My “Methods” are pretty informal, natural history types of observations. My “equipment” consists of two underwater cameras, one with GPS, the other not.  Currently these are an  Olympus TG6 (with GPS) + PT059 Underwater Housing; and a Sealife Micro 3.0 .  The TG6 is “waterproof” but I always put in it the Underwater Housing,  kind  double jeopardy insurance. The SeaLife Micro has a 100 degrees lens (relatively wide-angle) and must be at least 15 inches from the subject. The benefits of this camera are its incredible robustness//easy to maintain, compact size, high storage capacity (64 HB) and long battery life (3 hours plus).  I purchased it mainly as a backup for the TG6 which produces better quality GPS-tagged images, close-ups etc. As it turned out, in early 2024, the TG6 went on the ftritz, so it was a good strategy!

In general I find that the photos as delivered on these cameras can still benefit from a few adjustments. On my home computer in Halifax, I have a 2008 version of Photoshop which I use tomake such adjustments, but to keep on using it, I can’t update the OS beyond an early version of OS12. Fn my laptop whichuse wnen away, I purchased Photoshop Elements 2023 (one time ourchase//not subscription) which does all I need; I routinely process photos using the Process Multiple Files option/Quick Fix Auto levels, Auto Contrast, Auto Color/Sharpen; and it reduce file size by at least 50%.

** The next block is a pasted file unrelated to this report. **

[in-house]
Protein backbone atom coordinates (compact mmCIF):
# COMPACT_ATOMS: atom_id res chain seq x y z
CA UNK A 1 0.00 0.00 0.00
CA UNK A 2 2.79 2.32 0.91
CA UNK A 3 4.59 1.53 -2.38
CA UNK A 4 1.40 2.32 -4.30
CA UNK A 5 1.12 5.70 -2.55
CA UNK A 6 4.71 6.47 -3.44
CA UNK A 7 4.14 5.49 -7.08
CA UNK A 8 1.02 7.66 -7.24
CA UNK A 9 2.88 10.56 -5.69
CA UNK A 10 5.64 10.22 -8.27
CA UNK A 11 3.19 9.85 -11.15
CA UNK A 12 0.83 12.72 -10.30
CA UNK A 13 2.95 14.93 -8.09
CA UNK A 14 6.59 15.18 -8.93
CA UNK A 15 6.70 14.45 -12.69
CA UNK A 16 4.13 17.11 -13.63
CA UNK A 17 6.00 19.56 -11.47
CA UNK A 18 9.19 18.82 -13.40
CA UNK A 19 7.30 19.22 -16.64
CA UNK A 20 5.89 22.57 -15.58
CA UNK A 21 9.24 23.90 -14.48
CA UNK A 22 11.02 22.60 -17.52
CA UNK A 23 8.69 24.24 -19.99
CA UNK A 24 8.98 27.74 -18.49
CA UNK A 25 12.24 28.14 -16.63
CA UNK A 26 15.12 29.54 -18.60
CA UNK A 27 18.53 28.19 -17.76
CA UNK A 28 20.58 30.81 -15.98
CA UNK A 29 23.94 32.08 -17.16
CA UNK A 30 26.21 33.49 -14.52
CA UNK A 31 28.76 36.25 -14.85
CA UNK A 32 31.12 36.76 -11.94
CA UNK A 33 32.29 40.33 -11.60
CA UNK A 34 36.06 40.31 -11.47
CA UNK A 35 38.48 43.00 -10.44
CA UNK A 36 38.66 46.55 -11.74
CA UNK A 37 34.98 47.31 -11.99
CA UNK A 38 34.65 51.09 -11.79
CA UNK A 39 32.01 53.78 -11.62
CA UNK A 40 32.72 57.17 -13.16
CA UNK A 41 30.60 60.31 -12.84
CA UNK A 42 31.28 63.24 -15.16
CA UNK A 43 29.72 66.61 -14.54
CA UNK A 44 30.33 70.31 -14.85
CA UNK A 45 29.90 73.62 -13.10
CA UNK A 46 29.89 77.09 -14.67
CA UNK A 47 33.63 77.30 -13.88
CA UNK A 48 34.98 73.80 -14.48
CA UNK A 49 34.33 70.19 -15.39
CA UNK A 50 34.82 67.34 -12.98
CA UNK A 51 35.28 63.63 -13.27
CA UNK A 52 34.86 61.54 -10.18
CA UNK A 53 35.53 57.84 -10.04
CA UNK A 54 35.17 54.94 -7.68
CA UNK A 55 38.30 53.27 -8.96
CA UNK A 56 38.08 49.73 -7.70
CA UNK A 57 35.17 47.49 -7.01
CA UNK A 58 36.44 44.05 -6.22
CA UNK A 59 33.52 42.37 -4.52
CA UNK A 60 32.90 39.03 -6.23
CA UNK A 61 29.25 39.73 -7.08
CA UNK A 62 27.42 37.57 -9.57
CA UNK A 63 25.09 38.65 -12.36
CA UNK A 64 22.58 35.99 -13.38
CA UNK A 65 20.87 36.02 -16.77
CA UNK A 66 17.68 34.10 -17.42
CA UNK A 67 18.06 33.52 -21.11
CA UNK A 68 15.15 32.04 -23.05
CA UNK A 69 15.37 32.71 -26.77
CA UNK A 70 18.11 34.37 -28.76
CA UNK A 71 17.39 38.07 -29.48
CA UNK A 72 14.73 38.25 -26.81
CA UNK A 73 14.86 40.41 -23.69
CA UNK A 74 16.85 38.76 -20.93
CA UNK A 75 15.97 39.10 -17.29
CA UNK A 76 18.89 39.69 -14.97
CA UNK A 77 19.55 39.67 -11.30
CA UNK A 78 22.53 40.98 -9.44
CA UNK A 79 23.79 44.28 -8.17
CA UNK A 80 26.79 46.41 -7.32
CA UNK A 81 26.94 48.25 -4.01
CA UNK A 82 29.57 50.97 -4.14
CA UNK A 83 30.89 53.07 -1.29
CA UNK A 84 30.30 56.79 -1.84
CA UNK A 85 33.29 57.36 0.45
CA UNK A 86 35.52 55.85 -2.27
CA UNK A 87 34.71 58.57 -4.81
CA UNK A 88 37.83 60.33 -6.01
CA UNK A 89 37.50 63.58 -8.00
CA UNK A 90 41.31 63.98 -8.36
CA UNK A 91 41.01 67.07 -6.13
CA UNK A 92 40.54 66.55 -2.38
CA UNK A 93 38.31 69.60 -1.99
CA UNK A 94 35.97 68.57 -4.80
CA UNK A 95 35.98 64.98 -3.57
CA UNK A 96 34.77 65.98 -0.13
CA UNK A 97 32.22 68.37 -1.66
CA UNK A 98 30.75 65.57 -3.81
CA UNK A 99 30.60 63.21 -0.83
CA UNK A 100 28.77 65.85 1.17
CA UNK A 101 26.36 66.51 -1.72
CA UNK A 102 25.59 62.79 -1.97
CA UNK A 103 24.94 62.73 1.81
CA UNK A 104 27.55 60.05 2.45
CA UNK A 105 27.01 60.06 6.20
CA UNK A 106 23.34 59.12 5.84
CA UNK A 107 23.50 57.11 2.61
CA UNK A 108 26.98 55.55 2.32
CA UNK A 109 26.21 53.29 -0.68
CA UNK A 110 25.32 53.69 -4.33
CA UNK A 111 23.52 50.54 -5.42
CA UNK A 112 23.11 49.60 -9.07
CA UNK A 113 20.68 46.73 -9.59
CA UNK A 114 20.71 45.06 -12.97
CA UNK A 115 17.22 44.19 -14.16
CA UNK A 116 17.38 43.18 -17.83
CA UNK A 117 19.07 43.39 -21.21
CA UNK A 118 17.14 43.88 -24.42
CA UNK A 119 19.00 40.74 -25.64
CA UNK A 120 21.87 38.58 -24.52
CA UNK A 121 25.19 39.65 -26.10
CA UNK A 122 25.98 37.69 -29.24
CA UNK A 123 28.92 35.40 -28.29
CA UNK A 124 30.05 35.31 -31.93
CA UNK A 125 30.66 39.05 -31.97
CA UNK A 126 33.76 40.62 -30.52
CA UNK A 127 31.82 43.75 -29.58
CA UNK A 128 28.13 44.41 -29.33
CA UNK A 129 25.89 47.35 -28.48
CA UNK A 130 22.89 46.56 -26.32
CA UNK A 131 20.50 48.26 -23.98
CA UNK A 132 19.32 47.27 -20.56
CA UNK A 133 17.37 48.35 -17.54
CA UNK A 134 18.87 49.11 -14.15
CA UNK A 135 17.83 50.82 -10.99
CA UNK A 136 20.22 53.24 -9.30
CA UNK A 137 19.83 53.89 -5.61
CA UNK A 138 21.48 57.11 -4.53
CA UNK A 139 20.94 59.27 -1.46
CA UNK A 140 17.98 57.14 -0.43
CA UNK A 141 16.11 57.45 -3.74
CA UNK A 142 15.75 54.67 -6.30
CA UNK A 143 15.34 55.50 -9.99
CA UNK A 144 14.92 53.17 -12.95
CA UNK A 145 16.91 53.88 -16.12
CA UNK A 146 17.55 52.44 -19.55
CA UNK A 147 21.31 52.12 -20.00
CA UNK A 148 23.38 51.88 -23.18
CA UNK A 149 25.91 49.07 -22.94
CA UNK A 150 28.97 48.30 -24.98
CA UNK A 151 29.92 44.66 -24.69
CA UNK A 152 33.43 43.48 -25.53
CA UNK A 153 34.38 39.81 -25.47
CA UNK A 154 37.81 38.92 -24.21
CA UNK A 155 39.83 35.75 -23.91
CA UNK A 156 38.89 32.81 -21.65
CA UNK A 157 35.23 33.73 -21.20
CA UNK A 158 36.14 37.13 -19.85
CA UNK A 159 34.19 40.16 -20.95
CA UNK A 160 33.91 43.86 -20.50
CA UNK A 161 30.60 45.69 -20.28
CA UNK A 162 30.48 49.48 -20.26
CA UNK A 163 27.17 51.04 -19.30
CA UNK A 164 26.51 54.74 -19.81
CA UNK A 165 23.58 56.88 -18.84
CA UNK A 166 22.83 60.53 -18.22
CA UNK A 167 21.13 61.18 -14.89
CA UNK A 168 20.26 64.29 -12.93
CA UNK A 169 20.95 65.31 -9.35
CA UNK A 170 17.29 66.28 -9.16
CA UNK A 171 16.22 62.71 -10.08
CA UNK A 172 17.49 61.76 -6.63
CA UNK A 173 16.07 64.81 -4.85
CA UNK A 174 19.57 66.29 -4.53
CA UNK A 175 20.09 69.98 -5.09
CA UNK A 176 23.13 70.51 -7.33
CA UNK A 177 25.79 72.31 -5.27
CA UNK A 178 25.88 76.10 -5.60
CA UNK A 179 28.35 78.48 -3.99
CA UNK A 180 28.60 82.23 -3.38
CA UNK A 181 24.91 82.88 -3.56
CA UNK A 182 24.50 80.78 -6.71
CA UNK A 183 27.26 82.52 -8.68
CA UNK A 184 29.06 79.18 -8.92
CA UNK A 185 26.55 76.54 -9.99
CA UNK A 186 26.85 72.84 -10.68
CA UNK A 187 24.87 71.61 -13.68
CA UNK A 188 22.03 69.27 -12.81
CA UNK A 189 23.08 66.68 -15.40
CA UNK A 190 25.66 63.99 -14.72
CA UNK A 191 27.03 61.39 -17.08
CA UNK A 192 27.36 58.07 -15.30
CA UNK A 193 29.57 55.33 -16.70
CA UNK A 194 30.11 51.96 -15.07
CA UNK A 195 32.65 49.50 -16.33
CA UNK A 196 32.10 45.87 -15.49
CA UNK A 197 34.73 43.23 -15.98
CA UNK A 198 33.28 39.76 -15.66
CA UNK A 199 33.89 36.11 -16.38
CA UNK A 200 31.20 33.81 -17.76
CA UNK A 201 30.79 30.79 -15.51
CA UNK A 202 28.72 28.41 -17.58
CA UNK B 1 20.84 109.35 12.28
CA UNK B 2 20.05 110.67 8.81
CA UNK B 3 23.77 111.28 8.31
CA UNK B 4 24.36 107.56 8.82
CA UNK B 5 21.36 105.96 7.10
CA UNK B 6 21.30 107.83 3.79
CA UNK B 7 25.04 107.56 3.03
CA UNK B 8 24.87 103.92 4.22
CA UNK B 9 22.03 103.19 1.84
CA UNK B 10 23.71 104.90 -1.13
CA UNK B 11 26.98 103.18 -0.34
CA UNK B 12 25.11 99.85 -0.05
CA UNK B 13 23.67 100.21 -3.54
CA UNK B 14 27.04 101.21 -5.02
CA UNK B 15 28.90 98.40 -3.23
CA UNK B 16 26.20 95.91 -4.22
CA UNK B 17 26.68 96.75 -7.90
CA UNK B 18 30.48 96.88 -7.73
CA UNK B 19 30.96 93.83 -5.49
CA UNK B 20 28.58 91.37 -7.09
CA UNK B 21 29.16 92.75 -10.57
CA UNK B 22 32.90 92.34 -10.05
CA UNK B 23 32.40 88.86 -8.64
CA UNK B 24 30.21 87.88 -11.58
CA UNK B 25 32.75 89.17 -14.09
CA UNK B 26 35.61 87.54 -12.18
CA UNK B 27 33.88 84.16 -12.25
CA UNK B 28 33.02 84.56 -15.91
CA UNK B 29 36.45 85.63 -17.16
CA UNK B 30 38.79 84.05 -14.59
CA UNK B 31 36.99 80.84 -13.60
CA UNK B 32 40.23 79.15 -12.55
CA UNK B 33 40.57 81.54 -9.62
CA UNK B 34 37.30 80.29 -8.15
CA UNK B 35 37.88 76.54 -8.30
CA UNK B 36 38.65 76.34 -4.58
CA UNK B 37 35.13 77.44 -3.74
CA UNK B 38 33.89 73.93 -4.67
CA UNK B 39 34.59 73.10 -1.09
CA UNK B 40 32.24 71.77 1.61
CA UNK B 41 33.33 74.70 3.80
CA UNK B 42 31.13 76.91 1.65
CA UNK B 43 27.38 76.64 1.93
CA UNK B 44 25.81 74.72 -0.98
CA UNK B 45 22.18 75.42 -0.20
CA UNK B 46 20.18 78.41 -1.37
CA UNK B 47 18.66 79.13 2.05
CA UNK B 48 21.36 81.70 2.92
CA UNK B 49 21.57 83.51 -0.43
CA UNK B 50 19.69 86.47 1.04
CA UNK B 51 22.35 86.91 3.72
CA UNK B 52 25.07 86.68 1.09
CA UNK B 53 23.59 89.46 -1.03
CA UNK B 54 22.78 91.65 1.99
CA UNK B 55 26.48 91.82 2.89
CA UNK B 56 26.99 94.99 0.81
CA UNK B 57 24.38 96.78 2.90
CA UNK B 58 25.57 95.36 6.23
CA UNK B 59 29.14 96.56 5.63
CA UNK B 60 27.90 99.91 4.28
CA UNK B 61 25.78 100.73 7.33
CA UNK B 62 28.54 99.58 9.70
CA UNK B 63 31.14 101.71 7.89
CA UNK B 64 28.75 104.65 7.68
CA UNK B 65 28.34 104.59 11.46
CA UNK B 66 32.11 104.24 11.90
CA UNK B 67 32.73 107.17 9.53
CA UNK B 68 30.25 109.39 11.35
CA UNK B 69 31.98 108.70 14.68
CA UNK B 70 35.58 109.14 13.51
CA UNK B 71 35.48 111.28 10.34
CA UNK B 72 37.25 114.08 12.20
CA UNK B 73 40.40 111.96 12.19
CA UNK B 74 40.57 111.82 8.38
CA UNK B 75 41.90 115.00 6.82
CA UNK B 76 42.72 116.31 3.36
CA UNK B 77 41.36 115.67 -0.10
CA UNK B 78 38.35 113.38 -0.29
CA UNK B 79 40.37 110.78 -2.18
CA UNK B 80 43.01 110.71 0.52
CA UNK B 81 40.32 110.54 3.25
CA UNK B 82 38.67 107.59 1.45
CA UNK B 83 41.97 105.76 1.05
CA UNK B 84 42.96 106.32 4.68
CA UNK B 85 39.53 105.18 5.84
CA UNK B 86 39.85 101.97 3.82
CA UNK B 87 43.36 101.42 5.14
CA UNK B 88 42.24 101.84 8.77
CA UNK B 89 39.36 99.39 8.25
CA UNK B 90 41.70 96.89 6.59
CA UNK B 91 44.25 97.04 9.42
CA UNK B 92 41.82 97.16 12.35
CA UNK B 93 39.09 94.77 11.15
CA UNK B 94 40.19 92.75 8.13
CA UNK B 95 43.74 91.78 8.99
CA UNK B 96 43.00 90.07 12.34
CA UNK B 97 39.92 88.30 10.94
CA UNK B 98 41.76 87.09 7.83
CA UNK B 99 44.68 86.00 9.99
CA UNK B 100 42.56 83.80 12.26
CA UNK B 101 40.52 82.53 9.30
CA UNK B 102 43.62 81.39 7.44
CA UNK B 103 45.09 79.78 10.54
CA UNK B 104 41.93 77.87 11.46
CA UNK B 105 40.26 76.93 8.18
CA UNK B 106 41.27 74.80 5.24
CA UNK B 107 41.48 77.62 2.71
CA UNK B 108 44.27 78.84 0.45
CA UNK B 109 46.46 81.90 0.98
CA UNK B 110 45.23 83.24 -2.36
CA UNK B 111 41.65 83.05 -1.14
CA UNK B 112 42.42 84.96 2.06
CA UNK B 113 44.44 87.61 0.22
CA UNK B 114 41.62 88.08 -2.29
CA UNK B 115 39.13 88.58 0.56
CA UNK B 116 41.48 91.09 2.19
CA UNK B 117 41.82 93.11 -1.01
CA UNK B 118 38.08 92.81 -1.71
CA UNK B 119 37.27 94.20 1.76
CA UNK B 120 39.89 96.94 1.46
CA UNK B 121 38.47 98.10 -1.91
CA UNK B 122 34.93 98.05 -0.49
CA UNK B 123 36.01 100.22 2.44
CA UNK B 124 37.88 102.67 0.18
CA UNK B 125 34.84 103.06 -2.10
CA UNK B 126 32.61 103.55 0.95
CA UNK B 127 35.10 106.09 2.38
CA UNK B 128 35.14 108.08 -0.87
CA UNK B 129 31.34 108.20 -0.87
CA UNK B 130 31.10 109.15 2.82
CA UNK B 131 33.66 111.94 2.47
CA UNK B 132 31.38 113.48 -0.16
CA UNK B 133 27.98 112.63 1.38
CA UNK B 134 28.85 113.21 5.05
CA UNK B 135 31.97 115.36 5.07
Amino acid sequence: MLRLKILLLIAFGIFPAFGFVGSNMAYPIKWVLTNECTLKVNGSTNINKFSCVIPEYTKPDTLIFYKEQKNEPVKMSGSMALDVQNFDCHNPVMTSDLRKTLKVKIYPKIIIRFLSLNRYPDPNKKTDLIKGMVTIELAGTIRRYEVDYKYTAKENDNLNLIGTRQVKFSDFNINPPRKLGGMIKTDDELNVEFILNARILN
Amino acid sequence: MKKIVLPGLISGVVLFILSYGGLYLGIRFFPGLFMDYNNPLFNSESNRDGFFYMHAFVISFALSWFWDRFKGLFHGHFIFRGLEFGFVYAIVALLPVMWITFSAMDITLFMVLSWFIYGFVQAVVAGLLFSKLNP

I also use a depth gauge to measure depths on occasion. I use low resolution videos to record comments, numbers etc.

So the typical output is a set of photos in sequence with the locations shown on Google Maps. I like to post them in Google Photo albums, although its kind of clunky technically in regard to uploading, sorting etc. But for the viewer, I think its’ an effective way of presenting ‘the data’.  I also create Projects on various themes on iNaturalist.

My initial reason for coming to Barbados in 2015 (and to Carriacou in 2016) was to conduct formal, scientific surveys of seagrass beds, repeating  sets of observations I conducted in 1969 and again in 1994. There are several papers coming out of that process, one published, one in press, and the third in preparation. I will make use of some of photos from those studies  on this website/iNaturalist.

‘Have to say, I enjoy the ‘Naturalist option’ much more that the formal scientific processes – at least at this stage of life. Both have their place and time I guess.